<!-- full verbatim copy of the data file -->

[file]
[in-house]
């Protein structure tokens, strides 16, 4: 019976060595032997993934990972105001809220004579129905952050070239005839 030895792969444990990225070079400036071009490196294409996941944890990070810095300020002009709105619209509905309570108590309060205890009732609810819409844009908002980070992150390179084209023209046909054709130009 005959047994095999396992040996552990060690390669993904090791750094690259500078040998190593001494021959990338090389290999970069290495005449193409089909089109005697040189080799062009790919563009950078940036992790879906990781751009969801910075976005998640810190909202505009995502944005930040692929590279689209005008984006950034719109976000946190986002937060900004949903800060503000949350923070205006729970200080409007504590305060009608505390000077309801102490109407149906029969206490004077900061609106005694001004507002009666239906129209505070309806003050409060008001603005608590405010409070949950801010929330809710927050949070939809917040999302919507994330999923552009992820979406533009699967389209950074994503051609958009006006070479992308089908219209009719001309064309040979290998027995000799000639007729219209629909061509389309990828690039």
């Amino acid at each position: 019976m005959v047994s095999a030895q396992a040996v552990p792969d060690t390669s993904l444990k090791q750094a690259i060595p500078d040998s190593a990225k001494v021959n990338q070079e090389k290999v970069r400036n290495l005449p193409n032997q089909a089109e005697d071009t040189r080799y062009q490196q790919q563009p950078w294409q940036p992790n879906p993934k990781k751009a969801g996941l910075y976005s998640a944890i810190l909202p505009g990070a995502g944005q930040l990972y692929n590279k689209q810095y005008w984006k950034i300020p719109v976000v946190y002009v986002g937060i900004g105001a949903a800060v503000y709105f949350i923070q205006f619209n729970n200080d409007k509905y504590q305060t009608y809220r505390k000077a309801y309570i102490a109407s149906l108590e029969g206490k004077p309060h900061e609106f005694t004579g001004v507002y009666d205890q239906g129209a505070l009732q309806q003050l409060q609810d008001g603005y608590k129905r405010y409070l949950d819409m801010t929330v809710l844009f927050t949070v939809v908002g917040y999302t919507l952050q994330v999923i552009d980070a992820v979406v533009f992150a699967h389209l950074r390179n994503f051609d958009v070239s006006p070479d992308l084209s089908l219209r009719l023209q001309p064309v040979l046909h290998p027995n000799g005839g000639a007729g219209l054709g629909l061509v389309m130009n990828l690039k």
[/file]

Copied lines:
[in-house]
């Protein structure tokens, strides 16, 4: 019976060595032997993934990972105001809220004579129905952050070239005839 030895792969444990990225070079400036071009490196294409996941944890990070810095300020002009709105619209509905309570108590309060205890009732609810819409844009908002980070992150390179084209023209046909054709130009 005959047994095999396992040996552990060690390669993904090791750094690259500078040998190593001494021959990338090389290999970069290495005449193409089909089109005697040189080799062009790919563009950078940036992790879906990781751009969801910075976005998640810190909202505009995502944005930040692929590279689209005008984006950034719109976000946190986002937060900004949903800060503000949350923070205006729970200080409007504590305060009608505390000077309801102490109407149906029969206490004077900061609106005694001004507002009666239906129209505070309806003050409060008001603005608590405010409070949950801010929330809710927050949070939809917040999302919507994330999923552009992820979406533009699967389209950074994503051609958009006006070479992308089908219209009719001309064309040979290998027995000799000639007729219209629909061509389309990828690039």
């Amino acid at each position: 019976m005959v047994s095999a030895q396992a040996v552990p792969d060690t390669s993904l444990k090791q750094a690259i060595p500078d040998s190593a990225k001494v021959n990338q070079e090389k290999v970069r400036n290495l005449p193409n032997q089909a089109e005697d071009t040189r080799y062009q490196q790919q563009p950078w294409q940036p992790n879906p993934k990781k751009a969801g996941l910075y976005s998640a944890i810190l909202p505009g990070a995502g944005q930040l990972y692929n590279k689209q810095y005008w984006k950034i300020p719109v976000v946190y002009v986002g937060i900004g105001a949903a800060v503000y709105f949350i923070q205006f619209n729970n200080d409007k509905y504590q305060t009608y809220r505390k000077a309801y309570i102490a109407s149906l108590e029969g206490k004077p309060h900061e609106f005694t004579g001004v507002y009666d205890q239906g129209a505070l009732q309806q003050l409060q609810d008001g603005y608590k129905r405010y409070l949950d819409m801010t929330v809710l844009f927050t949070v939809v908002g917040y999302t919507l952050q994330v999923i552009d980070a992820v979406v533009f992150a699967h389209l950074r390179n994503f051609d958009v070239s006006p070479d992308l084209s089908l219209r009719l023209q001309p064309v040979l046909h290998p027995n000799g005839g000639a007729g219209l054709g629909l061509v389309m130009n990828l690039k």